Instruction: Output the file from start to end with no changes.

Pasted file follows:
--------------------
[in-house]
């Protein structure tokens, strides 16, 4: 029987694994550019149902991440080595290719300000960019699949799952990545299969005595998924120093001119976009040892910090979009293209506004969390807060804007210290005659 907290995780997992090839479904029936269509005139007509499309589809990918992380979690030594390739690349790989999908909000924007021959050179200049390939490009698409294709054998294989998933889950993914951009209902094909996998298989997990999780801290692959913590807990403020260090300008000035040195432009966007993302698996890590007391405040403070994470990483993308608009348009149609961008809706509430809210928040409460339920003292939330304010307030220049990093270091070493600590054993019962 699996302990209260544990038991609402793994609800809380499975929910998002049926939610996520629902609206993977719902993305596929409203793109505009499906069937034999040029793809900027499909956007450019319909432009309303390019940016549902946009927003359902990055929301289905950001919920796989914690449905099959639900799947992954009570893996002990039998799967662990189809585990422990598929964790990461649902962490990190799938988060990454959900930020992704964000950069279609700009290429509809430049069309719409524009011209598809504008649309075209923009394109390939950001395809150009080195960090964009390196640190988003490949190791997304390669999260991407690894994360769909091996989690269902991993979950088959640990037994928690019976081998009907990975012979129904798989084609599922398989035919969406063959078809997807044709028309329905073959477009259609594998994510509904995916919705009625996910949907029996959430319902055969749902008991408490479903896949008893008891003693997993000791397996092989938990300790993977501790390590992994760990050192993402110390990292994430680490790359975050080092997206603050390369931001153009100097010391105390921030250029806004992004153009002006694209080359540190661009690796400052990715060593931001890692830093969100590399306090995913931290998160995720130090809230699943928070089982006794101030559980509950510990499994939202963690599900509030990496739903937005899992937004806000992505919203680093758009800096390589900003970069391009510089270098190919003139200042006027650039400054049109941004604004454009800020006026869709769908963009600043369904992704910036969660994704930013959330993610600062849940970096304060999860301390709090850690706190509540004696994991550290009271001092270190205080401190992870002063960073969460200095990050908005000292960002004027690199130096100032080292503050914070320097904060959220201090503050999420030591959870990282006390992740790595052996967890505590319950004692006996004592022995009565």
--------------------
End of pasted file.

[in-house]
């Protein structure tokens, strides 16, 4: 029987694994550019149902991440080595290719300000960019699949799952990545299969005595998924120093001119976009040892910090979009293209506004969390807060804007210290005659 907290995780997992090839479904029936269509005139007509499309589809990918992380979690030594390739690349790989999908909000924007021959050179200049390939490009698409294709054998294989998933889950993914951009209902094909996998298989997990999780801290692959913590807990403020260090300008000035040195432009966007993302698996890590007391405040403070994470990483993308608009348009149609961008809706509430809210928040409460339920003292939330304010307030220049990093270091070493600590054993019962 699996302990209260544990038991609402793994609800809380499975929910998002049926939610996520629902609206993977719902993305596929409203793109505009499906069937034999040029793809900027499909956007450019319909432009309303390019940016549902946009927003359902990055929301289905950001919920796989914690449905099959639900799947992954009570893996002990039998799967662990189809585990422990598929964790990461649902962490990190799938988060990454959900930020992704964000950069279609700009290429509809430049069309719409524009011209598809504008649309075209923009394109390939950001395809150009080195960090964009390196640190988003490949190791997304390669999260991407690894994360769909091996989690269902991993979950088959640990037994928690019976081998009907990975012979129904798989084609599922398989035919969406063959078809997807044709028309329905073959477009259609594998994510509904995916919705009625996910949907029996959430319902055969749902008991408490479903896949008893008891003693997993000791397996092989938990300790993977501790390590992994760990050192993402110390990292994430680490790359975050080092997206603050390369931001153009100097010391105390921030250029806004992004153009002006694209080359540190661009690796400052990715060593931001890692830093969100590399306090995913931290998160995720130090809230699943928070089982006794101030559980509950510990499994939202963690599900509030990496739903937005899992937004806000992505919203680093758009800096390589900003970069391009510089270098190919003139200042006027650039400054049109941004604004454009800020006026869709769908963009600043369904992704910036969660994704930013959330993610600062849940970096304060999860301390709090850690706190509540004696994991550290009271001092270190205080401190992870002063960073969460200095990050908005000292960002004027690199130096100032080292503050914070320097904060959220201090503050999420030591959870990282006390992740790595052996967890505590319950004692006996004592022995009565």